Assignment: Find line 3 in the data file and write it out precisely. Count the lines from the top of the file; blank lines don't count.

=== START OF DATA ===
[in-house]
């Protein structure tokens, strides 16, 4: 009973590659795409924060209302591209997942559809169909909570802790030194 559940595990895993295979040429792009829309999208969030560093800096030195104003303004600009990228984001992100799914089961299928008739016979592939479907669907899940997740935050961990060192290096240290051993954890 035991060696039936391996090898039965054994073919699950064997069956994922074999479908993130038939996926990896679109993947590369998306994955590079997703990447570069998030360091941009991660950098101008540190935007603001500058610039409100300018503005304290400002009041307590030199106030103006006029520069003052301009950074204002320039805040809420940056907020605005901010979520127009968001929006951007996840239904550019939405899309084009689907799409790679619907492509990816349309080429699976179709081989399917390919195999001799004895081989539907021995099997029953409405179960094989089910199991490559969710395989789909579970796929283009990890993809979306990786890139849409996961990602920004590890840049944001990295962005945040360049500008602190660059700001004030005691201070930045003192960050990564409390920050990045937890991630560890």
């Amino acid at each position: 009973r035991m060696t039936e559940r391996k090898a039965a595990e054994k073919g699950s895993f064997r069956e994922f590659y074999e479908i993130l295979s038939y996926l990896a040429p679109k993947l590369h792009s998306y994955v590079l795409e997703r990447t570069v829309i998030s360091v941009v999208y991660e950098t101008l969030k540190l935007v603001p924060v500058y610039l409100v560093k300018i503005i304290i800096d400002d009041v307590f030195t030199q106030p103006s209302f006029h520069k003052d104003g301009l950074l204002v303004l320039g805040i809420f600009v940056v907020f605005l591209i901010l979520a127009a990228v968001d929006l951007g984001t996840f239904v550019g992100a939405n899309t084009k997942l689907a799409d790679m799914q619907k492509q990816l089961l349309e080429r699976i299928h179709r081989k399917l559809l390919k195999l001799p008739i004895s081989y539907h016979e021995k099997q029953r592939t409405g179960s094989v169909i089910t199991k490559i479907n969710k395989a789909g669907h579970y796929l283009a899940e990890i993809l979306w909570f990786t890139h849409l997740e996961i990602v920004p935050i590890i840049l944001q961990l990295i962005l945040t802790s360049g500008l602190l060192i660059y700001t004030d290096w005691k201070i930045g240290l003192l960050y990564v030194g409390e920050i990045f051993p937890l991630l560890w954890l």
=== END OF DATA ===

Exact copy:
């Amino acid at each position: 009973r035991m060696t039936e559940r391996k090898a039965a595990e054994k073919g699950s895993f064997r069956e994922f590659y074999e479908i993130l295979s038939y996926l990896a040429p679109k993947l590369h792009s998306y994955v590079l795409e997703r990447t570069v829309i998030s360091v941009v999208y991660e950098t101008l969030k540190l935007v603001p924060v500058y610039l409100v560093k300018i503005i304290i800096d400002d009041v307590f030195t030199q106030p103006s209302f006029h520069k003052d104003g301009l950074l204002v303004l320039g805040i809420f600009v940056v907020f605005l591209i901010l979520a127009a990228v968001d929006l951007g984001t996840f239904v550019g992100a939405n899309t084009k997942l689907a799409d790679m799914q619907k492509q990816l089961l349309e080429r699976i299928h179709r081989k399917l559809l390919k195999l001799p008739i004895s081989y539907h016979e021995k099997q029953r592939t409405g179960s094989v169909i089910t199991k490559i479907n969710k395989a789909g669907h579970y796929l283009a899940e990890i993809l979306w909570f990786t890139h849409l997740e996961i990602v920004p935050i590890i840049l944001q961990l990295i962005l945040t802790s360049g500008l602190l060192i660059y700001t004030d290096w005691k201070i930045g240290l003192l960050y990564v030194g409390e920050i990045f051993p937890l991630l560890w954890l």